In a field as diverse as information filtering it is inevitable that a rich and sometimes conflicting set of terminology would emerge. Sometimes this is simply the result of differing perspectives, other times new terminology is needed to convey subtly different meanings. For example, ``information retrieval'' is sometimes used expansively to include information filtering. But it is also commonly used in the more restricted sense that we have defined. Information filtering is alternatively referred to as ``routing'' (with a heritage in message processing) as ``Selective Dissemination of Information'' or ``SDI'' (with a heritage in library science), as ``current awareness,'' and as ``data mining.'' Sometimes routing is used to indicate that every document goes to some (and perhaps exactly one) user. Information filtering is sometimes associated with passive collection of information, and is sometimes meant to imply that an all-or-nothing (i.e., unranked) selection is required. SDI is sometimes used to imply that the profiles which describe the information need are constructed manually. The use of ``current awareness'' is sometimes meant to imply selection of new information based solely on the title of a journal, magazine, or other serial publication. And ``data mining'' is sometimes taken to imply that vast quantities of information are available simultaneously. All of those interpretations have a historical basis, but it is not uncommon to find these terms used to describe systems which lack the distinguishing characteristics of their historical antecedents. We shall avoid this problem by referring to all of these variations as ``information filtering.''
Taylor defined four types of information need (visceral, conscious, formalized, and compromised) that reflected the process of moving from the actual (but perhaps unrecognized) need for information to an expression of the need which could be represented in an information system . In common use, however, application of the terminology is unfortunately not nearly so precise. The visceral information need is often referred to as an ``interest'' or simply as an ``information need.'' But it is occasionally referred to as a topic, a term that is sometimes (e.g., in the TREC evaluation we describe in section 4) used to describe the formalized (i.e., the human expression of) the information need. And in some experimental work, the visceral information need is referred to as a ``query'' even though ``query'' is the traditional term for Perry's concept of a compromised information need that could be submitted to an information retrieval system. In this report, we use ``interest'' and ``information need'' interchangeably to refer to the visceral information need, and reserve the use of the terms ``topic'' and ``query'' for their more specific meanings.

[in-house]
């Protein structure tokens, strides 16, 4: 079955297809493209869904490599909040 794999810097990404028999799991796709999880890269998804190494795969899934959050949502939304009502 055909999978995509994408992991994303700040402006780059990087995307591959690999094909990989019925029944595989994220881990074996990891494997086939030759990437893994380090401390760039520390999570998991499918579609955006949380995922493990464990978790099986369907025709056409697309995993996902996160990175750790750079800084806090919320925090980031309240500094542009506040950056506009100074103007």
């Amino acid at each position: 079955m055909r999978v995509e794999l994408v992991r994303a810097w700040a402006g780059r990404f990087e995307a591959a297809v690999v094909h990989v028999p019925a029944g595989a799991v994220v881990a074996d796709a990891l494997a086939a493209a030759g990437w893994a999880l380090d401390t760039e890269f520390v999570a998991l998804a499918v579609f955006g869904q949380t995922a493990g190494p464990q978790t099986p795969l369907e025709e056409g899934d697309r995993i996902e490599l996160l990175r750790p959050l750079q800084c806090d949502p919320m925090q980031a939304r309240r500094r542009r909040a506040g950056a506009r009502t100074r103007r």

In an information filtering system, the system's representation of the information need (i.e., the compromised information need) is commonly referred to as a ``profile.'' Because the profile fills the same role as what is commonly called a ``query'' in information retrieval and database systems, sometimes the term ``query'' is used instead of ``profile'' in information filtering as well. It would not be technically correct to call the profile a ``user model'' because a user model consists of both a representation of the users interests and a method for interpreting that representation to make predictions. But that usage occasionally appears as well. We shall avoid confusion on this subject by using only the term ``profile'' when referring to the compromised information need in the context of information filtering.